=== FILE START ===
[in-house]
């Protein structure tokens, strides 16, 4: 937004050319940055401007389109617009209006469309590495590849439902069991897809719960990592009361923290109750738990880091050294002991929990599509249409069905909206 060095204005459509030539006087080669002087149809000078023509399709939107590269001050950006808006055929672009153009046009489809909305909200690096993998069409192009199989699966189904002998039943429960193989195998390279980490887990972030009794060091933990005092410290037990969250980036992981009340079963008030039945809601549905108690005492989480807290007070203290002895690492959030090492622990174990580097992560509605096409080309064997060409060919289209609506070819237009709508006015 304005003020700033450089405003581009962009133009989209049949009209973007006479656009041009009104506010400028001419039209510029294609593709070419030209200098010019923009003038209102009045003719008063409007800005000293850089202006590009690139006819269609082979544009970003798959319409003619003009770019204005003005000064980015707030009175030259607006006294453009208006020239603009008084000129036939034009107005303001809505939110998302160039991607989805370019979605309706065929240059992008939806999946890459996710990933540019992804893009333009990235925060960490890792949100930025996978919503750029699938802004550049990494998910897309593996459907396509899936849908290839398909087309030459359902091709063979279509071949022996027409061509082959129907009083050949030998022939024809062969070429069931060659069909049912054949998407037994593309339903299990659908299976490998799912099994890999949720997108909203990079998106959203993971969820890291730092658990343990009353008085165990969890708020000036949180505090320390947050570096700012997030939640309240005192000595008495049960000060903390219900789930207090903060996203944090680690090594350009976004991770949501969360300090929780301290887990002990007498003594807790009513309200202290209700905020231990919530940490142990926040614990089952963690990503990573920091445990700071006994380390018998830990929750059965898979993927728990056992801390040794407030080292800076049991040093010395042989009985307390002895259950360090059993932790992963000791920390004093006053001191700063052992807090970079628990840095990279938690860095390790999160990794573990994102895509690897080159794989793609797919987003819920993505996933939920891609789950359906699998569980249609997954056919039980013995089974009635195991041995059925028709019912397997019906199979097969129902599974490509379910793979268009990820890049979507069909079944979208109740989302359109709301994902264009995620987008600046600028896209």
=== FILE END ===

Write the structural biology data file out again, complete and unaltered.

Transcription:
[in-house]
């Protein structure tokens, strides 16, 4: 937004050319940055401007389109617009209006469309590495590849439902069991897809719960990592009361923290109750738990880091050294002991929990599509249409069905909206 060095204005459509030539006087080669002087149809000078023509399709939107590269001050950006808006055929672009153009046009489809909305909200690096993998069409192009199989699966189904002998039943429960193989195998390279980490887990972030009794060091933990005092410290037990969250980036992981009340079963008030039945809601549905108690005492989480807290007070203290002895690492959030090492622990174990580097992560509605096409080309064997060409060919289209609506070819237009709508006015 304005003020700033450089405003581009962009133009989209049949009209973007006479656009041009009104506010400028001419039209510029294609593709070419030209200098010019923009003038209102009045003719008063409007800005000293850089202006590009690139006819269609082979544009970003798959319409003619003009770019204005003005000064980015707030009175030259607006006294453009208006020239603009008084000129036939034009107005303001809505939110998302160039991607989805370019979605309706065929240059992008939806999946890459996710990933540019992804893009333009990235925060960490890792949100930025996978919503750029699938802004550049990494998910897309593996459907396509899936849908290839398909087309030459359902091709063979279509071949022996027409061509082959129907009083050949030998022939024809062969070429069931060659069909049912054949998407037994593309339903299990659908299976490998799912099994890999949720997108909203990079998106959203993971969820890291730092658990343990009353008085165990969890708020000036949180505090320390947050570096700012997030939640309240005192000595008495049960000060903390219900789930207090903060996203944090680690090594350009976004991770949501969360300090929780301290887990002990007498003594807790009513309200202290209700905020231990919530940490142990926040614990089952963690990503990573920091445990700071006994380390018998830990929750059965898979993927728990056992801390040794407030080292800076049991040093010395042989009985307390002895259950360090059993932790992963000791920390004093006053001191700063052992807090970079628990840095990279938690860095390790999160990794573990994102895509690897080159794989793609797919987003819920993505996933939920891609789950359906699998569980249609997954056919039980013995089974009635195991041995059925028709019912397997019906199979097969129902599974490509379910793979268009990820890049979507069909079944979208109740989302359109709301994902264009995620987008600046600028896209």